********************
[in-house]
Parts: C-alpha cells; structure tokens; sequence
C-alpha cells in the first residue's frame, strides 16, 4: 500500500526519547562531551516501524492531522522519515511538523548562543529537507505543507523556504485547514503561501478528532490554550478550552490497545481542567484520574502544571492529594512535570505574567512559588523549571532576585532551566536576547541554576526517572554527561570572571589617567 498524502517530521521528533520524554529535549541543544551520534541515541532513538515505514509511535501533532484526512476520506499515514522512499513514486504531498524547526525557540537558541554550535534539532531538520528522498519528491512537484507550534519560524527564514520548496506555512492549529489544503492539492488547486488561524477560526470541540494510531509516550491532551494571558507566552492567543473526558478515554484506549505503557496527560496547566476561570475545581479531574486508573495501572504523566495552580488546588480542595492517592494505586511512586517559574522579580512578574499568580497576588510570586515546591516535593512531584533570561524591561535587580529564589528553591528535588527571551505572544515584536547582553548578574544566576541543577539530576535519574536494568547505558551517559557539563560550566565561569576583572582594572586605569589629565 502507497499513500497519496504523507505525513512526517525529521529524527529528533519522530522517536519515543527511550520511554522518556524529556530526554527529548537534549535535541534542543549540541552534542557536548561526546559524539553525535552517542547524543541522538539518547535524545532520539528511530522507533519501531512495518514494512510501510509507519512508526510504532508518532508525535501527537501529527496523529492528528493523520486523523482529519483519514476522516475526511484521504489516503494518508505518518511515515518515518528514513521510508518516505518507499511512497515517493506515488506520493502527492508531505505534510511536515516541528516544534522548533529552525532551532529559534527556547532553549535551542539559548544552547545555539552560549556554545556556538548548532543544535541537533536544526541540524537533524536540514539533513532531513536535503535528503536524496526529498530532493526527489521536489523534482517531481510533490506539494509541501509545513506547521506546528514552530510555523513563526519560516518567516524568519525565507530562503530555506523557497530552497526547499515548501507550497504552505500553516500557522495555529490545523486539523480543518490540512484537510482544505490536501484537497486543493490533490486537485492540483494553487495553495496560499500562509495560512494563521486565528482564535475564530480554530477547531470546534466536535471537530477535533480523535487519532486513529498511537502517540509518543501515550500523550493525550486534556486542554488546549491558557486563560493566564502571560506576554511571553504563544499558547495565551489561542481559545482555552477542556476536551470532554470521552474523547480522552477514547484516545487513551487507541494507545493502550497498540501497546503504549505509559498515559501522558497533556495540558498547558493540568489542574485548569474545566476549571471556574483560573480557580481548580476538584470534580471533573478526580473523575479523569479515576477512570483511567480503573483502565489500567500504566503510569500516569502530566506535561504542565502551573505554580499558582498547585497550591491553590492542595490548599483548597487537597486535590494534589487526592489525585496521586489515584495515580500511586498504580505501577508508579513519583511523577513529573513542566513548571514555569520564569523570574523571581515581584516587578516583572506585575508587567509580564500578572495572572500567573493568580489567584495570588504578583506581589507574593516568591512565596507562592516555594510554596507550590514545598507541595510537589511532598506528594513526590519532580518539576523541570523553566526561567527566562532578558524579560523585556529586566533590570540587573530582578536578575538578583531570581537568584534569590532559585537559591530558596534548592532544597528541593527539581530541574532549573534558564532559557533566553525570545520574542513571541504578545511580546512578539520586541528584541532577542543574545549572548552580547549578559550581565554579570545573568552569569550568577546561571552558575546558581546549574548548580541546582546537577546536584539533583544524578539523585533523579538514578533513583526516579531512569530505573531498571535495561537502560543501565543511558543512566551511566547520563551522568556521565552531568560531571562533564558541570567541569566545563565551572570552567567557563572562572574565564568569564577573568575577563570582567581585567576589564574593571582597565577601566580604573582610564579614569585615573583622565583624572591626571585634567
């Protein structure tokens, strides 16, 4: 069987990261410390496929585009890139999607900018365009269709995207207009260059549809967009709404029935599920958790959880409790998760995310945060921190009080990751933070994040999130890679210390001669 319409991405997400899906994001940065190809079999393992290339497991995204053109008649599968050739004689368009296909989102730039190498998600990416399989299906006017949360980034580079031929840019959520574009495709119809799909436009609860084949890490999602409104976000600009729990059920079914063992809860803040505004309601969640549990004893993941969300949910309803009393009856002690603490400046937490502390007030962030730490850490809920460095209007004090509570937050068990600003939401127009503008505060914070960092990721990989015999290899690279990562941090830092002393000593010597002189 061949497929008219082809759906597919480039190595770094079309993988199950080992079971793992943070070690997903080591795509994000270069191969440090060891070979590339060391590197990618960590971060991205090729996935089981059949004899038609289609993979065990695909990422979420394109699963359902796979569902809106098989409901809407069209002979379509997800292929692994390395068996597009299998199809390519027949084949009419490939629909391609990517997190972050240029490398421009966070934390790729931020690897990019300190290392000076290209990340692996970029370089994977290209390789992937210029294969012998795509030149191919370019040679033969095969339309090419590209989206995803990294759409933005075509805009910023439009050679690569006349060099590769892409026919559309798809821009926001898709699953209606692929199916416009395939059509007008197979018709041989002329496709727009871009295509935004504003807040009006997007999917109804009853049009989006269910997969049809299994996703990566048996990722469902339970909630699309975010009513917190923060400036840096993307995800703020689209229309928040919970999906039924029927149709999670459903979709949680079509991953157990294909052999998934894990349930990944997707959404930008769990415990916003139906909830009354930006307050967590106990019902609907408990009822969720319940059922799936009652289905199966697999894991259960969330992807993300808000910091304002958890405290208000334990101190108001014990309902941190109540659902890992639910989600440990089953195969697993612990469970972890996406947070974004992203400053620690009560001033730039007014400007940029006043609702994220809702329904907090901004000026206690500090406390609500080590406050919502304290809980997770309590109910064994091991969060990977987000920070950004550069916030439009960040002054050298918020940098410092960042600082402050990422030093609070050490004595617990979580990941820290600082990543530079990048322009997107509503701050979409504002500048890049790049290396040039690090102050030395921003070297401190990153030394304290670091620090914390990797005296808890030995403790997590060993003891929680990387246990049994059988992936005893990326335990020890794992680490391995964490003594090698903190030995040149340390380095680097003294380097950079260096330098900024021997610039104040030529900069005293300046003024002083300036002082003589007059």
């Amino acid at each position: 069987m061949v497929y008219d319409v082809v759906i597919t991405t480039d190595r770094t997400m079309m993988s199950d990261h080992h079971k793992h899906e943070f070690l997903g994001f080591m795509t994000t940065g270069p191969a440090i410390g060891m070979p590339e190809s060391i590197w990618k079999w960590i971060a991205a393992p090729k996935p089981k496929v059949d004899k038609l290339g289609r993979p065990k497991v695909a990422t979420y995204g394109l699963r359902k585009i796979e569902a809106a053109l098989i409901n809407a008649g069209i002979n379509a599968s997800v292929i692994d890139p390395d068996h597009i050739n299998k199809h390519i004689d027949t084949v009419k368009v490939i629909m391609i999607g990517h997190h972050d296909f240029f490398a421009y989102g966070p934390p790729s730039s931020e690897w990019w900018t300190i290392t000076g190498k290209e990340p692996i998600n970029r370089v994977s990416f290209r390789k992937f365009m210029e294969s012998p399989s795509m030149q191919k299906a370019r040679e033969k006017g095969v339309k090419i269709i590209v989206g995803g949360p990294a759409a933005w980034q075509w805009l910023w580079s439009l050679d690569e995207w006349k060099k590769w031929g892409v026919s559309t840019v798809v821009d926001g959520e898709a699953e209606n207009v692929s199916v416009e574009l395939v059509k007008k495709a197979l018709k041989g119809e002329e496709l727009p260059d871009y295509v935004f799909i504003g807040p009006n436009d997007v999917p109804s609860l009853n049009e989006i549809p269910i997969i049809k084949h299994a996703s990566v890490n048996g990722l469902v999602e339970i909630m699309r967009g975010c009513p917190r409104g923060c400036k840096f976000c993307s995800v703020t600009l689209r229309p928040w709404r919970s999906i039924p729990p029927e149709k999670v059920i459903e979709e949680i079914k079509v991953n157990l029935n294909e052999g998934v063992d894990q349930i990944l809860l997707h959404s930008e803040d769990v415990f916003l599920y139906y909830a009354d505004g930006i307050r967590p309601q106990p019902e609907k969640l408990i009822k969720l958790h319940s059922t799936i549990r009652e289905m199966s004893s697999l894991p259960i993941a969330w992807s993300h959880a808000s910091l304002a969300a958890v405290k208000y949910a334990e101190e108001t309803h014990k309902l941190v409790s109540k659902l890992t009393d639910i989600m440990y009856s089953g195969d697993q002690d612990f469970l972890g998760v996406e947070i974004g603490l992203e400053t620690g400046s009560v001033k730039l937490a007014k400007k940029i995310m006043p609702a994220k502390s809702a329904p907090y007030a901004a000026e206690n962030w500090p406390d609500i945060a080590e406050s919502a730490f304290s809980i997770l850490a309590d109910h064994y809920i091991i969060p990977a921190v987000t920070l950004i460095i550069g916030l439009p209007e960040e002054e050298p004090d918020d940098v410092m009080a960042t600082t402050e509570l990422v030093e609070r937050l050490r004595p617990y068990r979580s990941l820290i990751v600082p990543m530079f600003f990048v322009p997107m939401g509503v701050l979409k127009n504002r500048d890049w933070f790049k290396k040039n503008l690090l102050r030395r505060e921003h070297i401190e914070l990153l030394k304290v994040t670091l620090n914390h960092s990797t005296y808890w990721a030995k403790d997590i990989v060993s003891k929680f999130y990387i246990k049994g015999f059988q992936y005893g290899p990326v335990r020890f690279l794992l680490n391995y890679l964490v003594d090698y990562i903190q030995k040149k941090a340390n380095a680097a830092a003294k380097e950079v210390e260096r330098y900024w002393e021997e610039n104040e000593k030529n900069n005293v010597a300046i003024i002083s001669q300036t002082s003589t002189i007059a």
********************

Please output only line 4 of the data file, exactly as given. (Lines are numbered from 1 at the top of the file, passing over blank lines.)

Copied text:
């Protein structure tokens, strides 16, 4: 069987990261410390496929585009890139999607900018365009269709995207207009260059549809967009709404029935599920958790959880409790998760995310945060921190009080990751933070994040999130890679210390001669 319409991405997400899906994001940065190809079999393992290339497991995204053109008649599968050739004689368009296909989102730039190498998600990416399989299906006017949360980034580079031929840019959520574009495709119809799909436009609860084949890490999602409104976000600009729990059920079914063992809860803040505004309601969640549990004893993941969300949910309803009393009856002690603490400046937490502390007030962030730490850490809920460095209007004090509570937050068990600003939401127009503008505060914070960092990721990989015999290899690279990562941090830092002393000593010597002189 061949497929008219082809759906597919480039190595770094079309993988199950080992079971793992943070070690997903080591795509994000270069191969440090060891070979590339060391590197990618960590971060991205090729996935089981059949004899038609289609993979065990695909990422979420394109699963359902796979569902809106098989409901809407069209002979379509997800292929692994390395068996597009299998199809390519027949084949009419490939629909391609990517997190972050240029490398421009966070934390790729931020690897990019300190290392000076290209990340692996970029370089994977290209390789992937210029294969012998795509030149191919370019040679033969095969339309090419590209989206995803990294759409933005075509805009910023439009050679690569006349060099590769892409026919559309798809821009926001898709699953209606692929199916416009395939059509007008197979018709041989002329496709727009871009295509935004504003807040009006997007999917109804009853049009989006269910997969049809299994996703990566048996990722469902339970909630699309975010009513917190923060400036840096993307995800703020689209229309928040919970999906039924029927149709999670459903979709949680079509991953157990294909052999998934894990349930990944997707959404930008769990415990916003139906909830009354930006307050967590106990019902609907408990009822969720319940059922799936009652289905199966697999894991259960969330992807993300808000910091304002958890405290208000334990101190108001014990309902941190109540659902890992639910989600440990089953195969697993612990469970972890996406947070974004992203400053620690009560001033730039007014400007940029006043609702994220809702329904907090901004000026206690500090406390609500080590406050919502304290809980997770309590109910064994091991969060990977987000920070950004550069916030439009960040002054050298918020940098410092960042600082402050990422030093609070050490004595617990979580990941820290600082990543530079990048322009997107509503701050979409504002500048890049790049290396040039690090102050030395921003070297401190990153030394304290670091620090914390990797005296808890030995403790997590060993003891929680990387246990049994059988992936005893990326335990020890794992680490391995964490003594090698903190030995040149340390380095680097003294380097950079260096330098900024021997610039104040030529900069005293300046003024002083300036002082003589007059």